Agricultural decision support framework for visualisation and prediction of Western Australian crop production

Document Type

Journal Article




School of Science




Originally published as: Armstrong, L. J., & Nallan, S. A. (2016, March). Agricultural decision support framework for visualisation and prediction of Western Australian crop production. In Computing for Sustainable Global Development (INDIACom), 2016 3rd International Conference on (pp. 1907-1912). IEEE. Original available here


An automated decision support system (DSS) framework is proposed to assist Western Australian farmers to improve decision making in crop variety selection for different climatic and agronomic scenarios. The AgMine DSS comprises six major components including data input, data mining, and statistical analysis, database, prediction and visualisation modules. This paper proposes how the visualization and data mining modules can be used to improve farmer decision making for individual districts. Visualisation of climate and other data was carried out using ArcGIS tool using two districts (Milling and Wongan Hills). Collation and preprocessing of data was carried out to raster files and a large repository of raster files was created for later geospatial analysis and climate and crop yield mapping. Data sets were sourced from public information resources, national and state agricultural cropping research data. Annual interpolation of rainfall and crop yield of different wheat varieties for the period 2008 to 2012 was carried out using the Arc Map and the Ordinary Kriging method with Spherical Semi-variogram models. Association rule mining techniques where also used to determine the relationship between, crop variety, rainfall and soil at district level. A framework, which combines these techniques, is proposed which can be used by farmers in decision making by providing visualisations of seasonal patterns of rainfall for individual districts and show the effect of various scenarios of dry and wet years on crop production.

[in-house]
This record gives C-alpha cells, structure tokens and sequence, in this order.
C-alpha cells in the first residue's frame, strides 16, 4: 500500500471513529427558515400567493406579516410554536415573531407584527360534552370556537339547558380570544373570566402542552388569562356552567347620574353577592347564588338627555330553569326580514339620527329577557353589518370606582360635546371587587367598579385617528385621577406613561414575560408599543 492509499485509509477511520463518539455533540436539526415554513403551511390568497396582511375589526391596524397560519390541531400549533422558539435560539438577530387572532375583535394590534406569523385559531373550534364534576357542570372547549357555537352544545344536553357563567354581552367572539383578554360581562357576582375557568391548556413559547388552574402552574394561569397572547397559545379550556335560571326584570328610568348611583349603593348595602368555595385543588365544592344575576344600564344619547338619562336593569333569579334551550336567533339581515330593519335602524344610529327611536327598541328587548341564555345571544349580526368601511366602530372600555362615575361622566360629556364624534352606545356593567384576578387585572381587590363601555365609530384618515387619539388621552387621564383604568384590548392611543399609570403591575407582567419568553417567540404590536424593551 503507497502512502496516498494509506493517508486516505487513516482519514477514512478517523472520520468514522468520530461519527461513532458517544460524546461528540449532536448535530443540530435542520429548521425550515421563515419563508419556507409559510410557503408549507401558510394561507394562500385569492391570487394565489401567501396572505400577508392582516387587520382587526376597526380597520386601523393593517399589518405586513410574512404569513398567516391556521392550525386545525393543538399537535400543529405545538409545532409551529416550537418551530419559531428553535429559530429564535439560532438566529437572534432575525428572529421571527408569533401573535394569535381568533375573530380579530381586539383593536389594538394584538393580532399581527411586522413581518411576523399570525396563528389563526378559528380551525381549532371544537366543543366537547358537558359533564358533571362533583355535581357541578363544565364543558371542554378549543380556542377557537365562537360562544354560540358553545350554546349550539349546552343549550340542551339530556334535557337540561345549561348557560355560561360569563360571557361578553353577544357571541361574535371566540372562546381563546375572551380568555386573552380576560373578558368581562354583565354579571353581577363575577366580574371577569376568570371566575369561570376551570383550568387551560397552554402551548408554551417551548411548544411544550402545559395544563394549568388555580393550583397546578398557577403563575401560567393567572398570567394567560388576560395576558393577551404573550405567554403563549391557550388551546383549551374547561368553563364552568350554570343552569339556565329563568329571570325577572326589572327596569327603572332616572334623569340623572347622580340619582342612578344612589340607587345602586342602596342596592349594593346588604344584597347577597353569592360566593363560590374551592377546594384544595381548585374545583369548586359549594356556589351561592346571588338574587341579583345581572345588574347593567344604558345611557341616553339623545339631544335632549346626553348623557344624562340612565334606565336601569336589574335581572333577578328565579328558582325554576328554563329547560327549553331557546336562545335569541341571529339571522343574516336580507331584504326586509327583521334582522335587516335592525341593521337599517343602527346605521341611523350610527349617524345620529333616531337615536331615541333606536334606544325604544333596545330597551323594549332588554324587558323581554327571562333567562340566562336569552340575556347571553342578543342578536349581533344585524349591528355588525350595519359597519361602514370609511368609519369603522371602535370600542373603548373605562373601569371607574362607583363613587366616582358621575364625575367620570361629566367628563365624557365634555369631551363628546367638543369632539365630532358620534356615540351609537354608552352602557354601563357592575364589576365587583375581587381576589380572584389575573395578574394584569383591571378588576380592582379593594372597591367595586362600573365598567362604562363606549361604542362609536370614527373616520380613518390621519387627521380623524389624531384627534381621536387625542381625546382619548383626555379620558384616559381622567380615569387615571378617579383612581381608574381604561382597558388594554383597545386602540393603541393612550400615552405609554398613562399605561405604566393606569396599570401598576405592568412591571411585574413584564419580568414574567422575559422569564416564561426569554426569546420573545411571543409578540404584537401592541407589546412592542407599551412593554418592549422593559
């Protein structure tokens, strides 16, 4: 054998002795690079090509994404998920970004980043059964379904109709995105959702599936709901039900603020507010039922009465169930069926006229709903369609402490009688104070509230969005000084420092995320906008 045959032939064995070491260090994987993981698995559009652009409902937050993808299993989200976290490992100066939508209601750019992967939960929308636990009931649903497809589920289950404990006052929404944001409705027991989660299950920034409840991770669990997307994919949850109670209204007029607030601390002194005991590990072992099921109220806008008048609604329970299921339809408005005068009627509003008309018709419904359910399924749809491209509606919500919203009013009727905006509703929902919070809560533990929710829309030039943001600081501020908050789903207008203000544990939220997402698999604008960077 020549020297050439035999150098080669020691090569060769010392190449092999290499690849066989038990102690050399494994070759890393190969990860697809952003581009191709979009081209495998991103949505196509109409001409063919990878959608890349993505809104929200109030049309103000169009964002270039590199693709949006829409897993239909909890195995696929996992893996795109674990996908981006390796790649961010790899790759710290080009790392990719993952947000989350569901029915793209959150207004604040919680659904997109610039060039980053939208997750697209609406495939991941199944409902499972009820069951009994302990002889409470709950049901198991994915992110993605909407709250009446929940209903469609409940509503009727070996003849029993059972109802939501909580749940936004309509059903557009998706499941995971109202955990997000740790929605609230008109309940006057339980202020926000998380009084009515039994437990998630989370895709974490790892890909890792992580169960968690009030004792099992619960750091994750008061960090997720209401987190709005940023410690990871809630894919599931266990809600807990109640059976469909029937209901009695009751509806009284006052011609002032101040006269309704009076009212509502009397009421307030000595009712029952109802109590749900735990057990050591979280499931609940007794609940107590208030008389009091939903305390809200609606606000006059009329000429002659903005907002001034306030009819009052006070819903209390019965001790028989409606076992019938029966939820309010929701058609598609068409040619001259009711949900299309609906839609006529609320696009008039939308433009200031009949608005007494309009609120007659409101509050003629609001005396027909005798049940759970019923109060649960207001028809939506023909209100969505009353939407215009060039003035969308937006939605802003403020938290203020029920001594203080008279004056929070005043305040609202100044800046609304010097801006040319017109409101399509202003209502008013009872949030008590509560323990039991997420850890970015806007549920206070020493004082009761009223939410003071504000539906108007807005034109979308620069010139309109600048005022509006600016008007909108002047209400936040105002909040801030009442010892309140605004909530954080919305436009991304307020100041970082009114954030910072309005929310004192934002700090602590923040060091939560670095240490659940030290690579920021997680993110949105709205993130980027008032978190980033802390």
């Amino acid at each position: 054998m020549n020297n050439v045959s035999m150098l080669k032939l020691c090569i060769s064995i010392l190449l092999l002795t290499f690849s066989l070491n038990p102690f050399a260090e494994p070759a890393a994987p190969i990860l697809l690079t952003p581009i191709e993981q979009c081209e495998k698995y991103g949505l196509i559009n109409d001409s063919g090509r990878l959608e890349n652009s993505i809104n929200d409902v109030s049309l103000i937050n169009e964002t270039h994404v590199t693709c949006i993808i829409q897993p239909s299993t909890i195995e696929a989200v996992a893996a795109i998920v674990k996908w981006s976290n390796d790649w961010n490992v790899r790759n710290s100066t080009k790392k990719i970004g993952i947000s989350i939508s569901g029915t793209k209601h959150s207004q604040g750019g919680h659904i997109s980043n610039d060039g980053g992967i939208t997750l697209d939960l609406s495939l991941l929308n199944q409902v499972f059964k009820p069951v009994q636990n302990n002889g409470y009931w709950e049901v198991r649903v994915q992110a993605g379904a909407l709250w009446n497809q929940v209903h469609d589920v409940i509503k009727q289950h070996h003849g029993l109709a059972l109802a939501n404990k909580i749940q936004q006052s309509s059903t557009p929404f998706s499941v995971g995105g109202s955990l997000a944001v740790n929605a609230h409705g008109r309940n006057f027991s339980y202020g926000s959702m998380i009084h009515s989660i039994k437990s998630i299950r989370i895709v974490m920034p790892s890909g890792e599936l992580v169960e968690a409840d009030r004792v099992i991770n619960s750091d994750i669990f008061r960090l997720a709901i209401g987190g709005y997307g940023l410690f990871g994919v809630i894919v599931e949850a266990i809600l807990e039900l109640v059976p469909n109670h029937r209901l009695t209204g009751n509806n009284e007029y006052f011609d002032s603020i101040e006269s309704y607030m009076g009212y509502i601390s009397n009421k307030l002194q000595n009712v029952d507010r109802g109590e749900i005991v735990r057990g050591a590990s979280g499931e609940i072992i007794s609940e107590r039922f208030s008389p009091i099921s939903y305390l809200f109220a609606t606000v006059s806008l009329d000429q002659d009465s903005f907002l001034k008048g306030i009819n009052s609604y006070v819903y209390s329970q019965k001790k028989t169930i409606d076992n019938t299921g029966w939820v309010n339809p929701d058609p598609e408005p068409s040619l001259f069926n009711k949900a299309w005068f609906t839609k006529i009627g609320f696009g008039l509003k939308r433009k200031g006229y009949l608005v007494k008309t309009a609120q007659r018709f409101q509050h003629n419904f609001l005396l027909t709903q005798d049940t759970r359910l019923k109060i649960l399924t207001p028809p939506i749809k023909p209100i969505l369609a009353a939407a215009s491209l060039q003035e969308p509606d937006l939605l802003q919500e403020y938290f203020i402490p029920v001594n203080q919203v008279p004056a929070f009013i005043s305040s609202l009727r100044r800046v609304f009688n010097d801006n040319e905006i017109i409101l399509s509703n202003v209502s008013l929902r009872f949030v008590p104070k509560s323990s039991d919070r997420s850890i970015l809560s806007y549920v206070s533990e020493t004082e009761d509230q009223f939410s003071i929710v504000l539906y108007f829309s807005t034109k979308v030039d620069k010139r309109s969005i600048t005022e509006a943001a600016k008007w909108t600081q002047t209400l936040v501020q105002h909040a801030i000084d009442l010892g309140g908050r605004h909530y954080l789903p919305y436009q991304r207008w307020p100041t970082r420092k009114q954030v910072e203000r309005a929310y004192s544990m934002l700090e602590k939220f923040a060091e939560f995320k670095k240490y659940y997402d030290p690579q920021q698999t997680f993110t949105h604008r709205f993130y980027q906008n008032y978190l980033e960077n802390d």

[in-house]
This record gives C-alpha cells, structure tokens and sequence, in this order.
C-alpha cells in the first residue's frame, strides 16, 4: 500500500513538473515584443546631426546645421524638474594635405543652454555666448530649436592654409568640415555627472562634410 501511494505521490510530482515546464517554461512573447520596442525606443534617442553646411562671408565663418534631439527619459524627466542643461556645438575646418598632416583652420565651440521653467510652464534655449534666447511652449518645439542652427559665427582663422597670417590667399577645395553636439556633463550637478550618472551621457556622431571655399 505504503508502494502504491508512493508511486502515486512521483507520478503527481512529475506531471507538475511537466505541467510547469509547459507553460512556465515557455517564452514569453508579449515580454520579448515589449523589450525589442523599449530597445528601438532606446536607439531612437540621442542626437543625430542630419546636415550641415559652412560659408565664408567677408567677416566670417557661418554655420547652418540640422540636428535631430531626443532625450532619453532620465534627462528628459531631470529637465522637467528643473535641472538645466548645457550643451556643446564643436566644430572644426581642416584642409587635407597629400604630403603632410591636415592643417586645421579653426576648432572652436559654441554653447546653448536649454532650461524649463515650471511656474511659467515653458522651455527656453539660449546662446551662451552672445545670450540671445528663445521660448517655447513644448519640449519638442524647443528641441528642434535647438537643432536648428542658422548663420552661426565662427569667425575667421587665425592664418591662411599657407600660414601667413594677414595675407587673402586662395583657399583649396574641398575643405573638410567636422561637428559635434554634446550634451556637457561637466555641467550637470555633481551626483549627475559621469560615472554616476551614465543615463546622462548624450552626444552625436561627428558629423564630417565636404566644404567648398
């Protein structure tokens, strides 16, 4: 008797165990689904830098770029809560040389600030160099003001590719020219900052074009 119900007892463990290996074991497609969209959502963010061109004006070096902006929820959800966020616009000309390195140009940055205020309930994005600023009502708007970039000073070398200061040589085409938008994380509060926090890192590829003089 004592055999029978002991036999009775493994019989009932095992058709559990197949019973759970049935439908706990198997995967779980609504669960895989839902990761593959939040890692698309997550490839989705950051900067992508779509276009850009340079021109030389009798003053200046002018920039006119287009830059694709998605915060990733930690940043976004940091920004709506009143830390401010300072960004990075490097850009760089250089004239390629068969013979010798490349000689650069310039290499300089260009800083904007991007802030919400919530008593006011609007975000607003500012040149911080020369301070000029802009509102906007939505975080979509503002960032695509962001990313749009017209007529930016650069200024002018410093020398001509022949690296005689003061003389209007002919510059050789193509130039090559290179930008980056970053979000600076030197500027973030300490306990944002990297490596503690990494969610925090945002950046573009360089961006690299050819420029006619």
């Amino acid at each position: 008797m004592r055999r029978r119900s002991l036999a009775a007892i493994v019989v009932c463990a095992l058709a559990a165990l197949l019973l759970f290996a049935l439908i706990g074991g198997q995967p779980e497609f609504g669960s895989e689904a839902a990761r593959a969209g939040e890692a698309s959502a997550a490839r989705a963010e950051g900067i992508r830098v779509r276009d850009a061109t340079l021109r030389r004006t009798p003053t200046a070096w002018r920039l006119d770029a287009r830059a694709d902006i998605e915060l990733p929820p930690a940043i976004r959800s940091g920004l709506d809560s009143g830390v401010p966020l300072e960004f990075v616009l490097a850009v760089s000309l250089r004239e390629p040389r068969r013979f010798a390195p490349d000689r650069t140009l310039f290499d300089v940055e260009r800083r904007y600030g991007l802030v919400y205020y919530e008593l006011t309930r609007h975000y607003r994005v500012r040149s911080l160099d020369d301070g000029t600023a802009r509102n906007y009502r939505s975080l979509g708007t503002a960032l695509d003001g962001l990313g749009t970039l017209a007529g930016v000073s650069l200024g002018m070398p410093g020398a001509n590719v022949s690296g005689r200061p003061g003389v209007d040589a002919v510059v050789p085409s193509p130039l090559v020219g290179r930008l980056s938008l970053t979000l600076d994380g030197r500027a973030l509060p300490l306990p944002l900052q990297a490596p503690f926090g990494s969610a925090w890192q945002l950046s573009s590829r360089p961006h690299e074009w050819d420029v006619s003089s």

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Not open access